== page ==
Location: Rangeland Resources & Systems ResearchTitle: Dairy producer perceptions of the Farmers Assuring Responsible Management (FARM) animal care program
|RINK, K - Colorad0 State University|
|TURK, P - Western Data Analytic|
|ARCHIBEQUE-ENGLE, S - Colorado State University|
|AHOLA, J - Colorado State University|
|HADRICH, J - University Of Minnesota|
|ROMAN-MUNIZ, I - Colorado State University|
Submitted to: Journal of Dairy Science
Publication Type: Peer Reviewed Journal
Publication Acceptance Date: 8/14/2019
Publication Date: N/A
Interpretive Summary: Dairy farms producing 98% of the U.S. milk supply follow guidelines outlined in the Farmers Assuring Responsible Management (FARM) Animal Care Program. Producers who sell milk to cooperatives or processors participating in FARM must follow standards defined by the program. This study assessed dairy producer perceptions of the program through a survey instrument. A majority of participants were knowledgeable about the FARM program, perceived the value of the program unfavorably, and desired more input when revising the program. Results from this study can be used to continually improve the program and inform future versions.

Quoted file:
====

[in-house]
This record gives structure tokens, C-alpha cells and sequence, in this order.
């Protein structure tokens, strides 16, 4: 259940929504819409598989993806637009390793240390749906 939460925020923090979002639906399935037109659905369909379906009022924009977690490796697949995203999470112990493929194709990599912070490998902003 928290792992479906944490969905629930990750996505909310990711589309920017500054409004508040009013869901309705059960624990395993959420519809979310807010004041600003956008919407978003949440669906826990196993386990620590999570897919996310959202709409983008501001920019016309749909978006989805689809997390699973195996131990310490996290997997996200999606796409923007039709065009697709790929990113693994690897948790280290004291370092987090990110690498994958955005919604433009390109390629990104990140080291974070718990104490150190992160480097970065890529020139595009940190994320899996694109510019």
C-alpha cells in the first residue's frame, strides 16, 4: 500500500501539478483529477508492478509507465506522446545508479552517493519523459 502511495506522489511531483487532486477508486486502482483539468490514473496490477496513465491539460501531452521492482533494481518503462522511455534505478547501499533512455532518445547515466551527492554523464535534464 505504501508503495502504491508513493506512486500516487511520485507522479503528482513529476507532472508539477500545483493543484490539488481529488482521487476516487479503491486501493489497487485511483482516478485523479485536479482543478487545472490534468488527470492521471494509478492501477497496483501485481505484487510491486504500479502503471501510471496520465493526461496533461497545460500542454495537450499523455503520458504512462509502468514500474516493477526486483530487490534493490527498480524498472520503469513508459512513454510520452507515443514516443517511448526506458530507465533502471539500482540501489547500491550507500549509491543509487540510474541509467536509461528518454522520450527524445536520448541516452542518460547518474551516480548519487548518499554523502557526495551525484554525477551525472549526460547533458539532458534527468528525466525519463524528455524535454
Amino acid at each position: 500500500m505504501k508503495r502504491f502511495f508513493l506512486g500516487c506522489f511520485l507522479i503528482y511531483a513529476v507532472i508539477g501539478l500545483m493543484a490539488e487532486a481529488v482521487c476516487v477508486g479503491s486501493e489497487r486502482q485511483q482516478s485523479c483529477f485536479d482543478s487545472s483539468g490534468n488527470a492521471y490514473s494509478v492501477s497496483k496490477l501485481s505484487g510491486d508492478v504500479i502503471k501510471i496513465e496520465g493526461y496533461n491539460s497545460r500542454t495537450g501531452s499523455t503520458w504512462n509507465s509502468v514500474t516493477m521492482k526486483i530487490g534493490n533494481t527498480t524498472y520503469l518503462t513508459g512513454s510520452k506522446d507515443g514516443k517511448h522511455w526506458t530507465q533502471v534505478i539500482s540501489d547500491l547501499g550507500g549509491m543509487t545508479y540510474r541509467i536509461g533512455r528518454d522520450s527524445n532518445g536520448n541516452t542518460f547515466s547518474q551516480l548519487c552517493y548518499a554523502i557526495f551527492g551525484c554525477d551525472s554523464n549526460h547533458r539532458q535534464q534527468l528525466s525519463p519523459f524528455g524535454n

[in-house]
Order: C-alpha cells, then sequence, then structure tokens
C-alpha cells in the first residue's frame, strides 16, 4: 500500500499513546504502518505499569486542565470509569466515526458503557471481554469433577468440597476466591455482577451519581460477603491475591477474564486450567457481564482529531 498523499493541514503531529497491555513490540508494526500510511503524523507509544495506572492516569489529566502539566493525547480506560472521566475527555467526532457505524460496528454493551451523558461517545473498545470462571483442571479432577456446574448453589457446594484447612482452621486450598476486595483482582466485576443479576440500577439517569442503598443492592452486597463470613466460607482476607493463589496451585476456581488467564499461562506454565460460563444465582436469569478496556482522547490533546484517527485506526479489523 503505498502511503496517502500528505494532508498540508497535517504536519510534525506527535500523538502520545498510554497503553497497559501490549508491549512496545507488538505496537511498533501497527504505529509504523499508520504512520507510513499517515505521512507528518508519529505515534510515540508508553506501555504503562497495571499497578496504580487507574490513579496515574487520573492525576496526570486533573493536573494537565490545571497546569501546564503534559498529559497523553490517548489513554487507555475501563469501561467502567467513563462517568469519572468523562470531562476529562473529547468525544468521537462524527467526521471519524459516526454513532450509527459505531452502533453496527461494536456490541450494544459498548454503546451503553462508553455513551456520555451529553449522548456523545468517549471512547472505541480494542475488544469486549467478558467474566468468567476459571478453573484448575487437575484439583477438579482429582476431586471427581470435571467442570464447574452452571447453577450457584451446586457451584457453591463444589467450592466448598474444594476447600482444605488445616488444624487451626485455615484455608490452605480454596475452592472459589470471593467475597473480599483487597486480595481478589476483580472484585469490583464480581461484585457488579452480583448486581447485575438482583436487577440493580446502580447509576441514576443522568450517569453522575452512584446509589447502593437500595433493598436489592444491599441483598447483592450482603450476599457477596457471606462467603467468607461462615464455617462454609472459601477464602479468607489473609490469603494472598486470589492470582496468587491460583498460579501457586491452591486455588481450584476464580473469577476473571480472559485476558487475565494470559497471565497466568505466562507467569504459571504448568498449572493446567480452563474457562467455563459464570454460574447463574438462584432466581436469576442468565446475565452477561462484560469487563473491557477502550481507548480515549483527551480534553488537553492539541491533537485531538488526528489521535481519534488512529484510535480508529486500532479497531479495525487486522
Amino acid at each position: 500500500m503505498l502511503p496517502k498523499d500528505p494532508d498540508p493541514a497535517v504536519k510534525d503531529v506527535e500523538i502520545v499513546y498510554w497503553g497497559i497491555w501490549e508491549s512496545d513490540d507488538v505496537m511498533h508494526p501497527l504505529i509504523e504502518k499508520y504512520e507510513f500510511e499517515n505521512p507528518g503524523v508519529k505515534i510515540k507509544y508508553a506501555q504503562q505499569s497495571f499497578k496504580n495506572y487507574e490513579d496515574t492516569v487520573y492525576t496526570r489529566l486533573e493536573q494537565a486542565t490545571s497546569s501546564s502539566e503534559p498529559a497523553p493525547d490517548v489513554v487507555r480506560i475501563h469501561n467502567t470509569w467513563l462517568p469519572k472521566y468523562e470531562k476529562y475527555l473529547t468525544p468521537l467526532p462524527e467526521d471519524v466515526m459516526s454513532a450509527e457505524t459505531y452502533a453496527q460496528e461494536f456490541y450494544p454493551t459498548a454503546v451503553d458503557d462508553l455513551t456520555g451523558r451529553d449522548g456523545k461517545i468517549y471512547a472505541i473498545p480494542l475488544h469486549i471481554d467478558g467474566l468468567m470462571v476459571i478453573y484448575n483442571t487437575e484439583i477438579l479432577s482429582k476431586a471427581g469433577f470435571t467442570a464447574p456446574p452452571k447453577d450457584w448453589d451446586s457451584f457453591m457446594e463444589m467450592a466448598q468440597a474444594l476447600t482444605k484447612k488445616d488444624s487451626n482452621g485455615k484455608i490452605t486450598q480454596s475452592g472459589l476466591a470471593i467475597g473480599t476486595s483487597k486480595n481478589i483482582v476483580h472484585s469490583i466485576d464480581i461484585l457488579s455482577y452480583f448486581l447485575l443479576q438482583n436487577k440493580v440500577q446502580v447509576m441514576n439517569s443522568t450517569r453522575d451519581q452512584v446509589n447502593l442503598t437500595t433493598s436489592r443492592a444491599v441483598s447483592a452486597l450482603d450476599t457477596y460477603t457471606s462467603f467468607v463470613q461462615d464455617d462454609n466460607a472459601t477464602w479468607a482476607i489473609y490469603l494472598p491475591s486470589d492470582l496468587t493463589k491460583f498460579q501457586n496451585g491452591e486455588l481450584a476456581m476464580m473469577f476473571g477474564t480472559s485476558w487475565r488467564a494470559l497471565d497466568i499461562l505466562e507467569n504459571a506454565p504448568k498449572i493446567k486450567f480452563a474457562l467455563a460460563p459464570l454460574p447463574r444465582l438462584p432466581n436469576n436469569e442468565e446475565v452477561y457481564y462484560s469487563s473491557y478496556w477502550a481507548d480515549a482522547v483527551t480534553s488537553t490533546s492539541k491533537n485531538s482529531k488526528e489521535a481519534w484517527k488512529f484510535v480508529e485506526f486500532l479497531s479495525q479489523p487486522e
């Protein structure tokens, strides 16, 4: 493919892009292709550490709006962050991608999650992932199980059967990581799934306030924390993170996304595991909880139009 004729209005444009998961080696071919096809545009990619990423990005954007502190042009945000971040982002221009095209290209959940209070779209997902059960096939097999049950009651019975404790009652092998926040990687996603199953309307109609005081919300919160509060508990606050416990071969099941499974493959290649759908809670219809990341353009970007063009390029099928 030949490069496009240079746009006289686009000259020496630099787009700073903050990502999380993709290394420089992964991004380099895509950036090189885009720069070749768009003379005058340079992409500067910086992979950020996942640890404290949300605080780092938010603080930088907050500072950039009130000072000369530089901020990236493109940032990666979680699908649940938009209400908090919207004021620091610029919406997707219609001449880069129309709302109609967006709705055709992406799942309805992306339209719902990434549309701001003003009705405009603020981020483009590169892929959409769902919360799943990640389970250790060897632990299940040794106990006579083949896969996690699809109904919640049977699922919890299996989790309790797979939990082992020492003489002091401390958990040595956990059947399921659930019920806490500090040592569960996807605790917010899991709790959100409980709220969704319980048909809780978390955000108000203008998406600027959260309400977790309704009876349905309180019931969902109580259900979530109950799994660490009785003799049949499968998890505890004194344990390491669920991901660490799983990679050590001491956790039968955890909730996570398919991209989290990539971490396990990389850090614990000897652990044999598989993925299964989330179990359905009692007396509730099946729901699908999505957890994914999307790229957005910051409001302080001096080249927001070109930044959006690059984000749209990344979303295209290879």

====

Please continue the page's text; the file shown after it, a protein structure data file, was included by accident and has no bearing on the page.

Technical Abstract: Dairy farms producing 98% of the U.S. milk supply follow guidelines outlined in the Farmers Assuring Responsible Management (FARM) Animal Care Program. Producers who sell milk to cooperatives or processors participating in FARM must follow standards defined by the program. Objectives of this study were to assess producers’ perceptions about knowledge, experience, value, reasons for considering FARM important, and to determine if perceptions differ based on demographics. A concurrent triangulation design was implemented through collecting quantitative and qualitative data from a 30-question survey instrument. Quantitative questions aimed to address project objectives, and qualitative data were provided through one open-ended survey question that asked participants what they thought the main goal of the FARM program was. Additional feedback was offered by participants through providing text in comment boxes, writing on the back of the survey, or writing a separate letter and returning it with their survey. Quantitative data were analyzed using principal components analysis and modeling, and qualitative data were analyzed through thematic analysis. Dairy producers from cooperatives or processors who participate in the FARM program were recruited via electronic and postal mail. A total of 487 respondents from 40 states completed the survey. Of the survey participants, n = 414 (85.0%) answered the open-ended question, and n = 190 (39.0%) provided additional qualitative feedback. Thematic analysis revealed 5 main themes: producers on the defense, distrust of program, efficiency, anger, and nostalgia. Of respondents, 73.6% reported being knowledgeable about the FARM Animal Care Program. Greater level of formal education and larger herd size was associated with greater producer knowledge. More dairy producer input in the revisions of FARM was identified as a need by 83.3% of respondents. While 89.3% of respondents reported positive experiences with evaluations and relationships with evaluators, 45.6% did not think that the program had value overall. Respondent age was positively associated with perceived value of FARM. Respondent age was also significant in determining the reasons why FARM was considered to be important. Results indicate that to increase buy-in and positive perceptions of producers, future versions of FARM should solicit producer input during the development of program standards, target specific producer demographics for program promotion and address perceived communication deficits and program inequalities. Findings from this study can be utilized to inform future versions of the program.